Big utilities are afraid of distributed generation:
“Across the country state legislatures and/or utility regulatory commissions in more than 30 states are evaluating current net metering policies and are taking steps to update them to eliminate the shift in costs from customers with private solar systems to customers without these systems,” said Jeff Ostermayer, a spokesman at Edison Electric Institute (an association representing investor-owned electric companies in the United States) by email.
But the Brookings review suggests that these types of policy changes may not be warranted after all — that, rather, the benefits provided by rooftop solar actually outweigh their costs. The review points to state-commissioned studies from Vermont, Mississippi, Minnesota, Maine and even Nevada that suggest net metering results in net benefits for all energy customers.
EEI is likely the largest and most prolific industry-funded group opposing rooftop Solar, but other groups have been springing up like weeds in the last few years. Which gives you an idea of the huge amount of money being spent by utilities to undermine this (much needed) trend in energy production and use. Their argument is almost completely without merit, because they only focus on Solar net-metered customers not "paying" for grid use and maintenance. But in reality, the surplus power generated from rooftop Solar is bought and used by another customer within a few blocks of the point of generation. As opposed to power generated 50 miles away, traveling a grid that loses up to 17% of that power along the way. Get it? The utility actually saved money (profits) from that transaction, because it's more efficient and reduces the long-distance demand:
By examining the industry’s impact on a variety of variables — including energy prices, the utility’s capacity for transmission and distribution and the impact of solar on the environment and public health — the researchers concluded that the benefits of rooftop solar generation in Nevada far outweigh their costs.
The study finds that the Nevada program produces at least $7 million in benefits each year for all utility customers — and that’s only when the program’s environmental and health benefits are not considered. When these factors are accounted for, the value soars to $14 million in benefits annually.
But utilities really don't care about "efficiencies" and the benefits of distributed power generation. They make a ton of money from the construction of new power plants, and anything that reduces their baseload demand is bad news. Taking a cue from their fossil fuel overlords, they have created net-metering critics who appear to be pro-Solar:
Ken Whiteside has been a fan of solar energy for decades. His first hands-on experience was installing solar on off-grid houses around Telluride, Colorado in the 1990’s (summer in the San Juan Mtns. - somebody had to do it). From his home in Austin, Ken writes and works for widespread adoption of solar electricity, smart energy production and use, and sustainability.
Wow! He's one of the good guys! Or maybe not:
Those net metering deals under which distributed generation customers are paid full retail for power they produced and pushed back to the grid are being revisited. Utility companies are pushing back. They are reminding us that even though distributed generation customers aren’t using as many kWh’s as non-DG customers, solar power system owners are still using a company-built and maintained distribution and transmission system. And those customers still, in most cases, rely on the grid for that steady stream of electrons when the sun isn’t shining.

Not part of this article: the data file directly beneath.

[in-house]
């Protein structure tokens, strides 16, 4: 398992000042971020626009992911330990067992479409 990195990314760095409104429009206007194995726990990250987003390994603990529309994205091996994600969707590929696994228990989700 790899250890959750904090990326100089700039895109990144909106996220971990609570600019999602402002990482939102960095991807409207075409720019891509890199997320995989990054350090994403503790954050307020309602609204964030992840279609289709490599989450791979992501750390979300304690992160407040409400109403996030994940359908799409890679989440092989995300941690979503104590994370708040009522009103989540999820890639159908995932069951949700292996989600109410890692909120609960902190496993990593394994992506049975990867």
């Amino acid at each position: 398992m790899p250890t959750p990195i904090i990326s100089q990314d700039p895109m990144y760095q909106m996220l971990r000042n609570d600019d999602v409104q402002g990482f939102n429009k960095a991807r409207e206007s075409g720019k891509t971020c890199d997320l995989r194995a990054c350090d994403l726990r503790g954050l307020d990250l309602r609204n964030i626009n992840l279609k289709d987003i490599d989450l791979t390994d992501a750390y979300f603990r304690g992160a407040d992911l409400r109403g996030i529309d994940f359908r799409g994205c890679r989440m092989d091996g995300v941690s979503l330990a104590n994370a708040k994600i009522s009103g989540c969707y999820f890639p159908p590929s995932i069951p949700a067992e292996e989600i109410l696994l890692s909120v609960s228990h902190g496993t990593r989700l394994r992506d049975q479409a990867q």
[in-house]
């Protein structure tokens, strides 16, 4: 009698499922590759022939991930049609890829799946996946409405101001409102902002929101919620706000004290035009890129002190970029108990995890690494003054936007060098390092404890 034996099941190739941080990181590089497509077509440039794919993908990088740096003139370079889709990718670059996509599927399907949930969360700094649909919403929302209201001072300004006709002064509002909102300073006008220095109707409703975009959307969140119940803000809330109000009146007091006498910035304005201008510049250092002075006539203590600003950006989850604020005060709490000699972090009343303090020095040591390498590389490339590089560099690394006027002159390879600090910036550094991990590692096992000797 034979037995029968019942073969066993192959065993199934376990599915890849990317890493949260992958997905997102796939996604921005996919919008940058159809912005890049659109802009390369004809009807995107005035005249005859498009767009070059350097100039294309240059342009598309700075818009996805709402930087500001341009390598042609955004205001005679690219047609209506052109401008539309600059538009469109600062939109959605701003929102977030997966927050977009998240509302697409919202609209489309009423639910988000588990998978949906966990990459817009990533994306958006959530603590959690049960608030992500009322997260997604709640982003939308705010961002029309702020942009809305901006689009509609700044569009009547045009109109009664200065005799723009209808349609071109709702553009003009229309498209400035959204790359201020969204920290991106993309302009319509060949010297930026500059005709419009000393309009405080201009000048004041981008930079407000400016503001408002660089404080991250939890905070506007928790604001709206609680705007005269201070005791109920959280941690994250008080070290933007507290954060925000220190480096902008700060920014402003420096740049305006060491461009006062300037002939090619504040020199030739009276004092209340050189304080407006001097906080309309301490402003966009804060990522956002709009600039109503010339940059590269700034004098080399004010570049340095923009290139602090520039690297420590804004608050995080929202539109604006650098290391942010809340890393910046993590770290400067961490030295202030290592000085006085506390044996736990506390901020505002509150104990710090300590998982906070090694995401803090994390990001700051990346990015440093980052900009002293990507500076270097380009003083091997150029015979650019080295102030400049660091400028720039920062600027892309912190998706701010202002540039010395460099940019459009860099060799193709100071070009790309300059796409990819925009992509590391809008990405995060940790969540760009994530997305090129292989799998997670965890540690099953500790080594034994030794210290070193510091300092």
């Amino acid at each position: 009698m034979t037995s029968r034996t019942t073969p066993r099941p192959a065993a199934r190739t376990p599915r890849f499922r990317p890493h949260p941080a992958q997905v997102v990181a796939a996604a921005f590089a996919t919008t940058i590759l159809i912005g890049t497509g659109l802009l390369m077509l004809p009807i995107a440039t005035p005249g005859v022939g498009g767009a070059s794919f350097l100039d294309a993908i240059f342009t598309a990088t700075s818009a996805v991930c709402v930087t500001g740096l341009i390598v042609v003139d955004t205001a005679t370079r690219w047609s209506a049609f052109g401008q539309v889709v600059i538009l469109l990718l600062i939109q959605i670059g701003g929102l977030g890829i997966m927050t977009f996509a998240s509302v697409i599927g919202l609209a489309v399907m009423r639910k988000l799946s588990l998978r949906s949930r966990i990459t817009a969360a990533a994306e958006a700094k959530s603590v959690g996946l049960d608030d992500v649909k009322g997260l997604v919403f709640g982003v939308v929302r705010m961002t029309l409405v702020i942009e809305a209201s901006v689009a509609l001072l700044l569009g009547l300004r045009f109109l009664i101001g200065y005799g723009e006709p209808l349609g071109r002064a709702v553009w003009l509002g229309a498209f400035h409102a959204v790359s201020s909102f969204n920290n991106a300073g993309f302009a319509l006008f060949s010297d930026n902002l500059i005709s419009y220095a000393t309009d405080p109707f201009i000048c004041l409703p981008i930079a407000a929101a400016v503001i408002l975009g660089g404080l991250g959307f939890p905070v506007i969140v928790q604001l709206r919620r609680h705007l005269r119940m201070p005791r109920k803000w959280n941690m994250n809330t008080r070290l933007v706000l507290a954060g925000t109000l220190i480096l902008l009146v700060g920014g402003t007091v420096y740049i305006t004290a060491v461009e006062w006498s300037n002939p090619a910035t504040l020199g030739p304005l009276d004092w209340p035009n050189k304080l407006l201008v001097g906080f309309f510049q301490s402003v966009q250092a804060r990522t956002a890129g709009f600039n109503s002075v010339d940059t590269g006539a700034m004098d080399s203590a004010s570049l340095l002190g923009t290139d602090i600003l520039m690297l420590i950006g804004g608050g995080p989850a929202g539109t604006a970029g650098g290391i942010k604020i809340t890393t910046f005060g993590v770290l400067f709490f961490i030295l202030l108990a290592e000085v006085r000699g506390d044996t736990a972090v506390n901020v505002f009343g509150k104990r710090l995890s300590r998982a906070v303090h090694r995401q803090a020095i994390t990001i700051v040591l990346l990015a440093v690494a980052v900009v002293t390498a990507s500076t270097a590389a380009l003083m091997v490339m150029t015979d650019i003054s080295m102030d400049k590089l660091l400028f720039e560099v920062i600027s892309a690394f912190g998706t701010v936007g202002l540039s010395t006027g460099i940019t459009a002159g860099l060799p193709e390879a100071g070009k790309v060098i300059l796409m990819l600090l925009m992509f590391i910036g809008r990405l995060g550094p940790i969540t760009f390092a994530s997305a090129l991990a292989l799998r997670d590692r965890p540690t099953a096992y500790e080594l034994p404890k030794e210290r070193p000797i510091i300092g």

One logical way to address the issue is to pay distributed generation customers only the utility company’s avoided costs. But what exactly are the avoided costs? In some places, distributed generation has grown to the point where new power plant construction is being postponed. So is that an avoided cost? It certainly looks like it on the surface, but there are hugely complicating factors including that fact that utility companies make a substantial return on money invested in new infrastructure so they aren’t necessarily thrilled about not having to build a new power plant.
And those of us who sell equipment used in those plants and whose jobs depend on power plant construction are also not overjoyed. Another avoided cost is maintenance of the distribution system. Is there a portion of grid maintenance that is avoided if distributed generation grows to the point where peak loads are substantially offset? If so, how much? And how are those and a myriad of other factors valued and priced so a net metering scheme can be implemented? And what does all this mean to the fundamental electric utility business model? Then there’s the issue of equity among customers?
The less that distributed generation customers pay to support the grid, the more non-distributed generation customers will have to pay. Is that fair? When you consider that those non-distributed generation customers very likely include those who are least able to afford the resulting higher rates, the issue becomes especially sensitive. This scenario also has the potential to turn into a “rich get richer” scenario. As rates go up to compensate for the fact that fewer customers are sharing the cost of maintaining a distribution system, the return for distributed generation becomes more attractive. More people who can afford to invest do and the pool becomes even smaller forcing rates up.
Bolding mine, which is all you need to know about the motives of this particular critic. He works for a company that sells machinery and equipment to utilities for power plants. And that last paragraph, in which he creates a scenario where Solar people become an evil entity that suppresses non-Solar people, is the biggest load of methane-producing excrement I've read in quite some time.